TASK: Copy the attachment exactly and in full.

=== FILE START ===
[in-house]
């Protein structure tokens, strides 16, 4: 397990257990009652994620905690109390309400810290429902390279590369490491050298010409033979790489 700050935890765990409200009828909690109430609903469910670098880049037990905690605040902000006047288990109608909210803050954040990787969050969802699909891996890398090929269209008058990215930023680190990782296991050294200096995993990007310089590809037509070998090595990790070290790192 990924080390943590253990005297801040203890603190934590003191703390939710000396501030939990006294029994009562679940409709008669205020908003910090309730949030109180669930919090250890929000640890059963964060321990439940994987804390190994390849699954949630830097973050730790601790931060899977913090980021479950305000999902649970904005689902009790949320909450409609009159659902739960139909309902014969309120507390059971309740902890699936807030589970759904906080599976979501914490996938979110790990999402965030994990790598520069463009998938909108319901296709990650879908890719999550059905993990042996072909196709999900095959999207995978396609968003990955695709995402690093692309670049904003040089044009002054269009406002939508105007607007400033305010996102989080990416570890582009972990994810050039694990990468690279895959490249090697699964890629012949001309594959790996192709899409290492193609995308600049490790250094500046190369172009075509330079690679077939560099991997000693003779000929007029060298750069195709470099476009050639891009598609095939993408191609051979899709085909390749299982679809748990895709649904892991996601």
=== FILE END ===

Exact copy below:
[in-house]
């Protein structure tokens, strides 16, 4: 397990257990009652994620905690109390309400810290429902390279590369490491050298010409033979790489 700050935890765990409200009828909690109430609903469910670098880049037990905690605040902000006047288990109608909210803050954040990787969050969802699909891996890398090929269209008058990215930023680190990782296991050294200096995993990007310089590809037509070998090595990790070290790192 990924080390943590253990005297801040203890603190934590003191703390939710000396501030939990006294029994009562679940409709008669205020908003910090309730949030109180669930919090250890929000640890059963964060321990439940994987804390190994390849699954949630830097973050730790601790931060899977913090980021479950305000999902649970904005689902009790949320909450409609009159659902739960139909309902014969309120507390059971309740902890699936807030589970759904906080599976979501914490996938979110790990999402965030994990790598520069463009998938909108319901296709990650879908890719999550059905993990042996072909196709999900095959999207995978396609968003990955695709995402690093692309670049904003040089044009002054269009406002939508105007607007400033305010996102989080990416570890582009972990994810050039694990990468690279895959490249090697699964890629012949001309594959790996192709899409290492193609995308600049490790250094500046190369172009075509330079690679077939560099991997000693003779000929007029060298750069195709470099476009050639891009598609095939993408191609051979899709085909390749299982679809748990895709649904892991996601």